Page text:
What to see in Noto, history and itinerary on foot to visit the places that make this town an authentic masterpiece of Sicilian Baroque.
A town in Sicily in the province of Syracuse, Noto has been declared a European Baroque capital by UNESCO.
The art historian Cesare Brandi loved to call it a stone garden, as it was built and harmoniously carved using the soft white local stone, which the action of time has made golden with pink shades.
Noto, as it appears today, is the result of a reconstruction that took place after the destruction of the city, caused by the disastrous earthquake of 1693.
After this event, Giuseppe Lanza Duke of Camastra, appointed vicar general of the Val di Noto, decided to revive the city of Noto in a larger place, located 8 km further downstream, on the slope of Monte Meti.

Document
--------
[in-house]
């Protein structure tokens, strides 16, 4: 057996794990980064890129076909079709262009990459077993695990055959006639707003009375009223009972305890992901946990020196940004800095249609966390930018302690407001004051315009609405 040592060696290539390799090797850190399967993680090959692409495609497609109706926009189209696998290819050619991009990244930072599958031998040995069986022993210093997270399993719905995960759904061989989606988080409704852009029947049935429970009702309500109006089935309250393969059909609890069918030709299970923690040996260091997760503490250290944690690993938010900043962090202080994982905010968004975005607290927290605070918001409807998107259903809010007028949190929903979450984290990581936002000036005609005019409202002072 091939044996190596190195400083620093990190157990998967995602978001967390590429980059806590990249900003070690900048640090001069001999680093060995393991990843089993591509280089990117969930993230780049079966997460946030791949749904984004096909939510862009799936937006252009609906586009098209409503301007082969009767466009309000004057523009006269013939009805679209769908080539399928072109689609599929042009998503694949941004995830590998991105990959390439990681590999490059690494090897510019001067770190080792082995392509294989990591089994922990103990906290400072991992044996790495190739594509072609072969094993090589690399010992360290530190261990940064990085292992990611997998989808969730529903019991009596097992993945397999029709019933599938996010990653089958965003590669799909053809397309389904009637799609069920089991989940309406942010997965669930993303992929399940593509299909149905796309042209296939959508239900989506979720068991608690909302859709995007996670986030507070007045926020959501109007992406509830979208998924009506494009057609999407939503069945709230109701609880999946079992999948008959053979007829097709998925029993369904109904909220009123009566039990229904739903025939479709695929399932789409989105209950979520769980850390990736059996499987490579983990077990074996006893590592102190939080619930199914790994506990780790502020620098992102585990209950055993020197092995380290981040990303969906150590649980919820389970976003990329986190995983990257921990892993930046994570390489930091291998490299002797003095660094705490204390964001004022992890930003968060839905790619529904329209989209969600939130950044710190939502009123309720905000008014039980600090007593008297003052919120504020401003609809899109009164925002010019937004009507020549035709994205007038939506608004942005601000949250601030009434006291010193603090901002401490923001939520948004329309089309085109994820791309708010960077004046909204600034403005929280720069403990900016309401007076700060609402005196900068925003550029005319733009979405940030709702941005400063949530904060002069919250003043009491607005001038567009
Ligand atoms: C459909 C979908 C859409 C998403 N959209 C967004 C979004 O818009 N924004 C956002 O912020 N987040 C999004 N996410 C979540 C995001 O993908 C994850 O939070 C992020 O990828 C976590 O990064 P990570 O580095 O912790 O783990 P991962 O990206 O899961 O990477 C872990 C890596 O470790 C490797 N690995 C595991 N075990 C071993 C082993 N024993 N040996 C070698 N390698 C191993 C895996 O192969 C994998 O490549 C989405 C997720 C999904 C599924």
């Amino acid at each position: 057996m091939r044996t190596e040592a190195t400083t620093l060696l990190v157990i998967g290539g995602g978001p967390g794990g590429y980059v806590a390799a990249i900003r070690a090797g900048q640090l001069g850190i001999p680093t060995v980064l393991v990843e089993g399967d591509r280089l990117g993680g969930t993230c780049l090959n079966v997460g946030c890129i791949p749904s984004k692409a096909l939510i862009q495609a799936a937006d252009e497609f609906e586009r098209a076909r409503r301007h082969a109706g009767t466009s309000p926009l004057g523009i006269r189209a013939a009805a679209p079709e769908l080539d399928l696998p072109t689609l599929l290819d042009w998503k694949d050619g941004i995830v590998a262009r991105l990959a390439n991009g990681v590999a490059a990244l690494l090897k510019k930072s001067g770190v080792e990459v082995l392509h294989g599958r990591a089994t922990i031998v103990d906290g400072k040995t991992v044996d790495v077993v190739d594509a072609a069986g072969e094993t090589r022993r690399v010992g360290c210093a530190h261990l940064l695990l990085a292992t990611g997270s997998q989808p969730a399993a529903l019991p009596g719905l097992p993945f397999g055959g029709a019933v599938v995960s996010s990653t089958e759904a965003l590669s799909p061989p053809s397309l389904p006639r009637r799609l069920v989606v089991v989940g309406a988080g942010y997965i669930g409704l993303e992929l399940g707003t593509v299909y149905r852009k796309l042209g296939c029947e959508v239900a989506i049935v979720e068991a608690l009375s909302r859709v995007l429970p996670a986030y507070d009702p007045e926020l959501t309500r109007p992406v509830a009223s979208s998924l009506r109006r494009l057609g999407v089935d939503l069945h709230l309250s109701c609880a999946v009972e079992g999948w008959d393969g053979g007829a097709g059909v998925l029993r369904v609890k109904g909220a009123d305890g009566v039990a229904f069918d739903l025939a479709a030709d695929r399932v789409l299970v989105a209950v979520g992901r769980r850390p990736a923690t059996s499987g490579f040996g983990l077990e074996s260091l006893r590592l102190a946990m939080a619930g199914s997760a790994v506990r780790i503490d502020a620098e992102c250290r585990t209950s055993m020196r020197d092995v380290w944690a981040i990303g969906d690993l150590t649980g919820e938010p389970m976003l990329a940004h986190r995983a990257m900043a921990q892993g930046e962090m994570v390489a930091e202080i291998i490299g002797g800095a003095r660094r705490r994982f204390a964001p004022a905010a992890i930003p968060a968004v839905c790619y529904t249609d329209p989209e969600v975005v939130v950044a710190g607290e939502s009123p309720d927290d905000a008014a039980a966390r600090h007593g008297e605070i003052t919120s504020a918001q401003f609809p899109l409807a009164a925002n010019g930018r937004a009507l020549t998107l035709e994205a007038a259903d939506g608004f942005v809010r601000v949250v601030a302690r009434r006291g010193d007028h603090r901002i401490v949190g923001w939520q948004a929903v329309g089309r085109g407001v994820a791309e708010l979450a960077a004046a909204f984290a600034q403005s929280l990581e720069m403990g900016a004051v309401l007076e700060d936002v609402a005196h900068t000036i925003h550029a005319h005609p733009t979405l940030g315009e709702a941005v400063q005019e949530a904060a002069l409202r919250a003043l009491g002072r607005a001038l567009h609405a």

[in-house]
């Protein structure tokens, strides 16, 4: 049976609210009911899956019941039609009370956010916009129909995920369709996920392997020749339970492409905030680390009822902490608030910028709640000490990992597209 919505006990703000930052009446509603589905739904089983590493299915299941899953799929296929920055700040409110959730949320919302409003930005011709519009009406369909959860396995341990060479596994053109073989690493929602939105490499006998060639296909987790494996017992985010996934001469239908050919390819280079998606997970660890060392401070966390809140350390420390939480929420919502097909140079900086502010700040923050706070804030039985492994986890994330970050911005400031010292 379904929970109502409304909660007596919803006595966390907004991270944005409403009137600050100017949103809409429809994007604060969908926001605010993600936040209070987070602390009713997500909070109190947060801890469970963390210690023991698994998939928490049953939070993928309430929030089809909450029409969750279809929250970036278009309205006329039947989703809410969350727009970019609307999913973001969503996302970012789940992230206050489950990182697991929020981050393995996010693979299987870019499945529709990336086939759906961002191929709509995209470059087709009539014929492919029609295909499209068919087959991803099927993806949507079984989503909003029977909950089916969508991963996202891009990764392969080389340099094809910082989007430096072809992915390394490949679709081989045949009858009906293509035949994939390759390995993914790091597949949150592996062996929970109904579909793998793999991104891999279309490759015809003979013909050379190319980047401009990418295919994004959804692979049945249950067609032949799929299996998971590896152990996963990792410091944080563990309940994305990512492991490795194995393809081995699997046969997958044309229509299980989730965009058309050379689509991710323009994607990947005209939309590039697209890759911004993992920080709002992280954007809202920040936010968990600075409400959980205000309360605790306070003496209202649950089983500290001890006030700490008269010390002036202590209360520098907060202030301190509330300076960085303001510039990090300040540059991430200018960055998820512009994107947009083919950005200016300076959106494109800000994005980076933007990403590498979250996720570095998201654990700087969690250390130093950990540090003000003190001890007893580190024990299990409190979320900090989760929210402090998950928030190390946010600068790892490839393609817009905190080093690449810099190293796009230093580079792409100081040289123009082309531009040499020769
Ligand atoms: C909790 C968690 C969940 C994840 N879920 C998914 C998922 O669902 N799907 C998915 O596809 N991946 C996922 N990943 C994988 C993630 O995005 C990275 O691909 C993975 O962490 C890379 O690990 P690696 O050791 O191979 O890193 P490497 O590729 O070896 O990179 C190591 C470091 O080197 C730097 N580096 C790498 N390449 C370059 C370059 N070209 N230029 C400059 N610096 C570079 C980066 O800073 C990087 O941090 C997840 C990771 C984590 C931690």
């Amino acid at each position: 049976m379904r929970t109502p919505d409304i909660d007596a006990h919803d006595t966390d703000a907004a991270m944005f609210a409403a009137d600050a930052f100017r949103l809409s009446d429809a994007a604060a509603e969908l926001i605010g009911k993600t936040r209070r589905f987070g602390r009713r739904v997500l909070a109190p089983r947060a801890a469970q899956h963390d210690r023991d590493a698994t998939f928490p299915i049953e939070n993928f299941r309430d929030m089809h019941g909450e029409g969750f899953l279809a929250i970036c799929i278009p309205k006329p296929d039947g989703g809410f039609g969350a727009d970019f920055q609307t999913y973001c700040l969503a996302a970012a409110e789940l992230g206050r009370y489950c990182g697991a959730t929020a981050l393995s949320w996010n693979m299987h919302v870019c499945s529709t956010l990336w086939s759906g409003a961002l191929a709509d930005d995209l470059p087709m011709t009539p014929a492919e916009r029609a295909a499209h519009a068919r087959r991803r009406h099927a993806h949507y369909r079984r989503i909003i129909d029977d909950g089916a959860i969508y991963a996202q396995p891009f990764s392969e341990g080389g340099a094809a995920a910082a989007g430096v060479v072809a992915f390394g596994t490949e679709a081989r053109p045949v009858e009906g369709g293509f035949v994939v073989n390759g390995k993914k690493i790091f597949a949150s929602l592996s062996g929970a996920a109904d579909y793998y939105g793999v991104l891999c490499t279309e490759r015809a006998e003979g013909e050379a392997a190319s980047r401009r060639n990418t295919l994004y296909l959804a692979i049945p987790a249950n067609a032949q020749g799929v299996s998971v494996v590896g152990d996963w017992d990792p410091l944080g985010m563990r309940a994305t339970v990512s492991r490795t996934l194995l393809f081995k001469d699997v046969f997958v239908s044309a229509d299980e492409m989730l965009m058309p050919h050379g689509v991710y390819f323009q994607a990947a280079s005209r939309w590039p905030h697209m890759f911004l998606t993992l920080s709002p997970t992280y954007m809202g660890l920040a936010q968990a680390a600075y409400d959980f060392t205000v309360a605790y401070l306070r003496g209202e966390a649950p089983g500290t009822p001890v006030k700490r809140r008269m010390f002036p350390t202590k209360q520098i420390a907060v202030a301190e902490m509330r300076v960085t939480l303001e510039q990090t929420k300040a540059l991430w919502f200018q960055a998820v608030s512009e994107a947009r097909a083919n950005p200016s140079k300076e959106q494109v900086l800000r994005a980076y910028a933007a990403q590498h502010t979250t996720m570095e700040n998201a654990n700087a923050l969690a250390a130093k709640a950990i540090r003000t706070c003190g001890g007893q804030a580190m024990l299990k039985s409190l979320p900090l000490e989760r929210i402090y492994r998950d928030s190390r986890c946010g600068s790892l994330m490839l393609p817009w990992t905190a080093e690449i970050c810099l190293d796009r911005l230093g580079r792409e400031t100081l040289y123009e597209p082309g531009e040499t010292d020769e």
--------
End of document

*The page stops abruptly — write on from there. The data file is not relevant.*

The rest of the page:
Various personalities took part in the construction of the city plan, including the Jesuit between Angelo Italia, the military architect Giuseppe Formenti, the Dutch military engineer Carlos de Grunenbergh and the Netino mathematician Giovanni Battista Landolina.
Local artists and ingenious architects, such as Paolo Labisi, Rosario Gagliardi, Vincenzo Sinatra and Antonio Mazza, took care of the construction of churches, convents and noble palaces, creating a superb setting through the study of finishes and decorations, such as the bellied wrought iron balconies , the putti and the big masks, connecting squares and stairways in magnificent perspective games.
The Cathedral of Noto, which was begun and completed in about ten years, between 1694 and 1703, is a magnificent example of Sicilian Baroque.
Numerous works of art are preserved within three naves, including the silver urn containing the relics of San Corrado Confalonieri.